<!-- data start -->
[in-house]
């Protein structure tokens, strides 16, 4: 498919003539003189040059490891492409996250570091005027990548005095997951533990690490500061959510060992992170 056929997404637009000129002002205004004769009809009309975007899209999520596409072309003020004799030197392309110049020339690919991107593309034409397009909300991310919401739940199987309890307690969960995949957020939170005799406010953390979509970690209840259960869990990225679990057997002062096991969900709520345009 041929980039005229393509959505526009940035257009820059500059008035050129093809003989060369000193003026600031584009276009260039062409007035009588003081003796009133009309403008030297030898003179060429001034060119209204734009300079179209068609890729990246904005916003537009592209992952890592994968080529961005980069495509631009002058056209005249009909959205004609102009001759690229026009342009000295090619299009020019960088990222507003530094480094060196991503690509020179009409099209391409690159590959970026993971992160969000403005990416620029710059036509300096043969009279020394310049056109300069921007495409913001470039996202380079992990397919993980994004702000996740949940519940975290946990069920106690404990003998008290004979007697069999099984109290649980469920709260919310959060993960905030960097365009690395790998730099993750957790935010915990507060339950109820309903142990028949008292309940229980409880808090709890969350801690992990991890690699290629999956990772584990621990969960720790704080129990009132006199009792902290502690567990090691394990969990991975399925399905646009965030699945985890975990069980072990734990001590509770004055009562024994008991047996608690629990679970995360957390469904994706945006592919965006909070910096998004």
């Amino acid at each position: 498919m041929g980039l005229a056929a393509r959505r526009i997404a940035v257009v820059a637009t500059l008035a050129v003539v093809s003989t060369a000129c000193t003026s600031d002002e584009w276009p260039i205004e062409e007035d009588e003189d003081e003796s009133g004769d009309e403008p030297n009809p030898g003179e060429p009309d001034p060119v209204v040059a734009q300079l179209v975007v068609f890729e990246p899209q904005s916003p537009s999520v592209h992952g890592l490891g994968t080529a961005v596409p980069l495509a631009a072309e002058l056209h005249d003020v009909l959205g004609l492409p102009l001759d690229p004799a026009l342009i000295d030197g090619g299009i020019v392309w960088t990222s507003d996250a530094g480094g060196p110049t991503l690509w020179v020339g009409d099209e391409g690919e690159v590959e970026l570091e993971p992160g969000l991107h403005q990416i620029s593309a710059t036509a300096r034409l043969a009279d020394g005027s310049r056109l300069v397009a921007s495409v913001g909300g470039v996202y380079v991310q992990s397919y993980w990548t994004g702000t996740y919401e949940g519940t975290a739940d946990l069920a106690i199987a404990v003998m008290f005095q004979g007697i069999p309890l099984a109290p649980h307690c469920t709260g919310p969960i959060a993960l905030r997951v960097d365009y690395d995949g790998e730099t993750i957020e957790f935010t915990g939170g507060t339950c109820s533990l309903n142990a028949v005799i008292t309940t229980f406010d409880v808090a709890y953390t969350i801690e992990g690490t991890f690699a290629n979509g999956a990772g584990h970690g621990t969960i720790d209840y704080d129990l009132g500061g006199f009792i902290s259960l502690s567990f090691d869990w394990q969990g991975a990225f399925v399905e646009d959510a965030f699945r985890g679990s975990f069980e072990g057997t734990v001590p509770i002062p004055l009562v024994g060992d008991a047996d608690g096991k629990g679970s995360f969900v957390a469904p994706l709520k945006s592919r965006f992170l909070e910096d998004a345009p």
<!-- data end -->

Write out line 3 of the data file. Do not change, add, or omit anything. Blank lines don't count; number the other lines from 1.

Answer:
């Amino acid at each position: 498919m041929g980039l005229a056929a393509r959505r526009i997404a940035v257009v820059a637009t500059l008035a050129v003539v093809s003989t060369a000129c000193t003026s600031d002002e584009w276009p260039i205004e062409e007035d009588e003189d003081e003796s009133g004769d009309e403008p030297n009809p030898g003179e060429p009309d001034p060119v209204v040059a734009q300079l179209v975007v068609f890729e990246p899209q904005s916003p537009s999520v592209h992952g890592l490891g994968t080529a961005v596409p980069l495509a631009a072309e002058l056209h005249d003020v009909l959205g004609l492409p102009l001759d690229p004799a026009l342009i000295d030197g090619g299009i020019v392309w960088t990222s507003d996250a530094g480094g060196p110049t991503l690509w020179v020339g009409d099209e391409g690919e690159v590959e970026l570091e993971p992160g969000l991107h403005q990416i620029s593309a710059t036509a300096r034409l043969a009279d020394g005027s310049r056109l300069v397009a921007s495409v913001g909300g470039v996202y380079v991310q992990s397919y993980w990548t994004g702000t996740y919401e949940g519940t975290a739940d946990l069920a106690i199987a404990v003998m008290f005095q004979g007697i069999p309890l099984a109290p649980h307690c469920t709260g919310p969960i959060a993960l905030r997951v960097d365009y690395d995949g790998e730099t993750i957020e957790f935010t915990g939170g507060t339950c109820s533990l309903n142990a028949v005799i008292t309940t229980f406010d409880v808090a709890y953390t969350i801690e992990g690490t991890f690699a290629n979509g999956a990772g584990h970690g621990t969960i720790d209840y704080d129990l009132g500061g006199f009792i902290s259960l502690s567990f090691d869990w394990q969990g991975a990225f399925v399905e646009d959510a965030f699945r985890g679990s975990f069980e072990g057997t734990v001590p509770i002062p004055l009562v024994g060992d008991a047996d608690g096991k629990g679970s995360f969900v957390a469904p994706l709520k945006s592919r965006f992170l909070e910096d998004a345009p």